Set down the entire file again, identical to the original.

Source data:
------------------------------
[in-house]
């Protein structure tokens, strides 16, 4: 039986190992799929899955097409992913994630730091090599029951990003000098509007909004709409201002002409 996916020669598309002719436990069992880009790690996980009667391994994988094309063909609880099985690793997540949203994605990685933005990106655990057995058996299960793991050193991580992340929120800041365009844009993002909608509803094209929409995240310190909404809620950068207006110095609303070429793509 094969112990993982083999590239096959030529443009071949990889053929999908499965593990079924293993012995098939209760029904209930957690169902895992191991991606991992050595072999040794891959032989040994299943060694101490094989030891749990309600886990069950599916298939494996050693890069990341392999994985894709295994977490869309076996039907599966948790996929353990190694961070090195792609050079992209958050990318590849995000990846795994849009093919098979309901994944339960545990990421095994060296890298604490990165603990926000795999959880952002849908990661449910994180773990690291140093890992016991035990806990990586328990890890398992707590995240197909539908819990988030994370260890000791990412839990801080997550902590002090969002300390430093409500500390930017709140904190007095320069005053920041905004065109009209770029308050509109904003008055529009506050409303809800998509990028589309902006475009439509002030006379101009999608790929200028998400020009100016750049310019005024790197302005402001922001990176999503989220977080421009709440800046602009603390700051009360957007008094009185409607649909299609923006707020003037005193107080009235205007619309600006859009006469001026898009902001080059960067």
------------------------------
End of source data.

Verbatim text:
[in-house]
């Protein structure tokens, strides 16, 4: 039986190992799929899955097409992913994630730091090599029951990003000098509007909004709409201002002409 996916020669598309002719436990069992880009790690996980009667391994994988094309063909609880099985690793997540949203994605990685933005990106655990057995058996299960793991050193991580992340929120800041365009844009993002909608509803094209929409995240310190909404809620950068207006110095609303070429793509 094969112990993982083999590239096959030529443009071949990889053929999908499965593990079924293993012995098939209760029904209930957690169902895992191991991606991992050595072999040794891959032989040994299943060694101490094989030891749990309600886990069950599916298939494996050693890069990341392999994985894709295994977490869309076996039907599966948790996929353990190694961070090195792609050079992209958050990318590849995000990846795994849009093919098979309901994944339960545990990421095994060296890298604490990165603990926000795999959880952002849908990661449910994180773990690291140093890992016991035990806990990586328990890890398992707590995240197909539908819990988030994370260890000791990412839990801080997550902590002090969002300390430093409500500390930017709140904190007095320069005053920041905004065109009209770029308050509109904003008055529009506050409303809800998509990028589309902006475009439509002030006379101009999608790929200028998400020009100016750049310019005024790197302005402001922001990176999503989220977080421009709440800046602009603390700051009360957007008094009185409607649909299609923006707020003037005193107080009235205007619309600006859009006469001026898009902001080059960067």